How to Reduce Your Energy & Heating Costs in Bedford & Euless

 

So you think you know Dallas area weather pretty well?

Okay, smarty pants blog reader – and without looking it up – what are the average daily temperatures for December, January and February?  Otherwise known as winter.

While Chicago or New York we are not, winter definitely comes a-calling with average monthly highs, December through February, of 58, 57, and 61, and average monthly lows of 39, 37, and 41.  And that isn’t enough to get your heating system checked out, we don’t know what it.

You see, with an annual system clean and check from Optimum Air, we can clean or replace the filter and do all the other things needed to help you heat your more thoroughly, reliably, and for less money throughout the colder weather months.

Here are 5 other low-cost ways to start conserving energy and saving even more money:  optimum air co

  1. Change light bulbs.  It won’t be too much longer before incandescent bulbs go the way of cassette players, so why wait?  The little extra you pay now for LED or CFL bulbs will be more than offset the lower electricity costs and longer-lasting bulbs.
  1. Ceiling fan, anyone?  Since there’s nothing anyone can do to heat from rising to the ceiling where it’s not keeping you warm, the next best thing is to push it back down with a ceiling fan.  Just be sure to purchase one that spins in both directions so you can reduce energy costs during the summer, too, by running your fan in reverse.
  1. Replace your thermostat.  If you leave your thermostat now at 68 degrees, for example, when you leave the house so it will be nice and warm when you return, you’re wasting a whole lot of energy.  Instead, replace older thermostats with new, programmable models so you can program the heat to rise and fall at pre-determined times.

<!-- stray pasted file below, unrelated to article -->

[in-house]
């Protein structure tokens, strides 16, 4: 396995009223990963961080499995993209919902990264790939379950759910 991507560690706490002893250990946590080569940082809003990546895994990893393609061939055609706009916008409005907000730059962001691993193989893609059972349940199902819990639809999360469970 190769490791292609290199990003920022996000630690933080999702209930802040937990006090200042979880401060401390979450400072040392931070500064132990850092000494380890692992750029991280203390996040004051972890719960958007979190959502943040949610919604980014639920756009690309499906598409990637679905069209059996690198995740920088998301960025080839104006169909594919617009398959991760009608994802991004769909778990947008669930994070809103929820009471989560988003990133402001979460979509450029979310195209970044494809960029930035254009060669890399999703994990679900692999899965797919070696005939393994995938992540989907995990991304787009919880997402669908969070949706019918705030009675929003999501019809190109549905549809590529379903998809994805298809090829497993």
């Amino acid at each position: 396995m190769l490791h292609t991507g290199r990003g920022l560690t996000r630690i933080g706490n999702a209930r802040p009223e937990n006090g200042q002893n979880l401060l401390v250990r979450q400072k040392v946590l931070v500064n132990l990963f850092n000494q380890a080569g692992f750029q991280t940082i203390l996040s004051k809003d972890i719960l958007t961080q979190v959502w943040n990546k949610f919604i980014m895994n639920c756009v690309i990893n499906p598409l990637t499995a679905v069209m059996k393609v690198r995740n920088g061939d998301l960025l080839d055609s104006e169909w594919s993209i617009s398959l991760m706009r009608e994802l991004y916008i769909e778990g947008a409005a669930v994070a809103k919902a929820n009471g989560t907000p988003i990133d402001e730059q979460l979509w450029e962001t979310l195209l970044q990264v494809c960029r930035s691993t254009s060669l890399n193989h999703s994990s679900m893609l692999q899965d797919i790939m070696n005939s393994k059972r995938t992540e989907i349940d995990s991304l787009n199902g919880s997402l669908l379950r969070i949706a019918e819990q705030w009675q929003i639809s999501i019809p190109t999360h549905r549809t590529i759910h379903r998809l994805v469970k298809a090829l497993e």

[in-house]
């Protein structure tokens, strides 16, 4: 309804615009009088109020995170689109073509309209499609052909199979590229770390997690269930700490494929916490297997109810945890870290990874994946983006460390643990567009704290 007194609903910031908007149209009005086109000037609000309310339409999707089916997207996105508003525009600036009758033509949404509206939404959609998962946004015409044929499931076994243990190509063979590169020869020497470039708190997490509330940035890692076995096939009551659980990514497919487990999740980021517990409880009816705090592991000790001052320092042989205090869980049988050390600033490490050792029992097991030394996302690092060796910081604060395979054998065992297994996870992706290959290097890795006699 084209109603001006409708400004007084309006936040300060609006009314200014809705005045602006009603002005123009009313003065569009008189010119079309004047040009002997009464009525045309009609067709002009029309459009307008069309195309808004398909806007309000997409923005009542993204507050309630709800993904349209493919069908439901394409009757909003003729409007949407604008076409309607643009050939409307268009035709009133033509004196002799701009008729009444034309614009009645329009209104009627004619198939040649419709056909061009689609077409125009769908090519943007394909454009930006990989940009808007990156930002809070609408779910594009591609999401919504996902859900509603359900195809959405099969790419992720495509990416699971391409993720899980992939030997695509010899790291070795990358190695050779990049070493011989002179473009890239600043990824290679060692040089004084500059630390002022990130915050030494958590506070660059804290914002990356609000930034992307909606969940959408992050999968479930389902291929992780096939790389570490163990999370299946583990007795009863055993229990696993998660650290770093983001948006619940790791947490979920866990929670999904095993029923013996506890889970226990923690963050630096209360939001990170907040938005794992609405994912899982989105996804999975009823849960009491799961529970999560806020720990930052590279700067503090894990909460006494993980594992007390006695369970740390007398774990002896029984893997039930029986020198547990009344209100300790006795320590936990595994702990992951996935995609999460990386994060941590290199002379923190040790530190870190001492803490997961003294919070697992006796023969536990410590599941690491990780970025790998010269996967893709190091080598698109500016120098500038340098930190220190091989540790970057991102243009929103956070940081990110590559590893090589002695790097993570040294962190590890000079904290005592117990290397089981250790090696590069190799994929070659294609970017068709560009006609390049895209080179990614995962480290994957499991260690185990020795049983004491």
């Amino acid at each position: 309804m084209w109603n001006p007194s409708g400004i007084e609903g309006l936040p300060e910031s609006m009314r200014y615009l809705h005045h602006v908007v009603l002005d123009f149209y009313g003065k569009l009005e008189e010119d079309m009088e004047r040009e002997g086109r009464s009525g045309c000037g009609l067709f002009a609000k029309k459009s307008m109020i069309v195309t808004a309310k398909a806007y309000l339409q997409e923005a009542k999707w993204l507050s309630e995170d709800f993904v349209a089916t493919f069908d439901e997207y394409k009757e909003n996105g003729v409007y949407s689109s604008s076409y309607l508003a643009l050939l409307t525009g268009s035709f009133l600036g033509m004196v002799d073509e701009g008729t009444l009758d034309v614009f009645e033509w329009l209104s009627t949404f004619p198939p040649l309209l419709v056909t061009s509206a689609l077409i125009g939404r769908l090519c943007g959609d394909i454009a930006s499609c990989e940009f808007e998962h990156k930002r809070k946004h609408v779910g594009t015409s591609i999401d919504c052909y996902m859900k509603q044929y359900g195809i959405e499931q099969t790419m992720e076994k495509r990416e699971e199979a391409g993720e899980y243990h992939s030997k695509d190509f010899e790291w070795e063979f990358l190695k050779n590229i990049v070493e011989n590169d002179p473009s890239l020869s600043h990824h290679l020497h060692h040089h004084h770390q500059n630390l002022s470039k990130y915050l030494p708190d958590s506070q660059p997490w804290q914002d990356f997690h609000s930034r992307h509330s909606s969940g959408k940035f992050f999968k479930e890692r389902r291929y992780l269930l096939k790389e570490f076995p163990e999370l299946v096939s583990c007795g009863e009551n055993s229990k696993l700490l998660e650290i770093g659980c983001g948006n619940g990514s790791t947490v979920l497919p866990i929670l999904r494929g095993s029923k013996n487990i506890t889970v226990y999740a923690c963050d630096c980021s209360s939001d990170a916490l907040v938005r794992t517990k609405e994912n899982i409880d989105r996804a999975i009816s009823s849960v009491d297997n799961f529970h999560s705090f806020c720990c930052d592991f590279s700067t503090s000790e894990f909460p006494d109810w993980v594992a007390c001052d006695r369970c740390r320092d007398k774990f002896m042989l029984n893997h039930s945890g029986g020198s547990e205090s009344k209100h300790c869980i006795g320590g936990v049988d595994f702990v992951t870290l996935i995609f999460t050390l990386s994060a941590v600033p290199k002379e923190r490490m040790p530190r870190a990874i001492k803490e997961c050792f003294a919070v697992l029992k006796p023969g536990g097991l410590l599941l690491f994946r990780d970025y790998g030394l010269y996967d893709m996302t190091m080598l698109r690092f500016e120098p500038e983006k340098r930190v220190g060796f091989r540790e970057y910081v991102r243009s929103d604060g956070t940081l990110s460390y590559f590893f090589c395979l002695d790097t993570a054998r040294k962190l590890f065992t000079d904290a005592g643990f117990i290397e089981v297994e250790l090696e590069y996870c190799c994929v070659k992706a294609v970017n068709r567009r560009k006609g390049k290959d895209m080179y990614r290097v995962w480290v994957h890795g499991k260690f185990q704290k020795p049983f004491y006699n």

1. Locate and close air leaks.  It’s estimated that the average American household leaks enough conditioned air to fill the size of hula hoop.  That’s like having one giant hole in your wall instead of numerous smaller ones – but the net effect is the same.  So do what you can to locate and seal existing air leaks.  Here’s a link to Energy.gov to guide you in that process.
  1. Check your insulation. Older or poor quality insulation is like a direct escape hatch for your heat:  from your home to your attic to the great outdoors.  If you’ve been paying too much to heat your home, it might be time to repair or replace your insulation.

Of course, there’s always the chance that your older heating system can no longer efficiently or effectively heat your home.  If the time has come to replace it, Optimum Air is here to recommend, design, and install the right heating system for your home and budget.  We can also help you identify where and how air is escaping your home so your new or existing furnace can do a better and more cost-efficient job.

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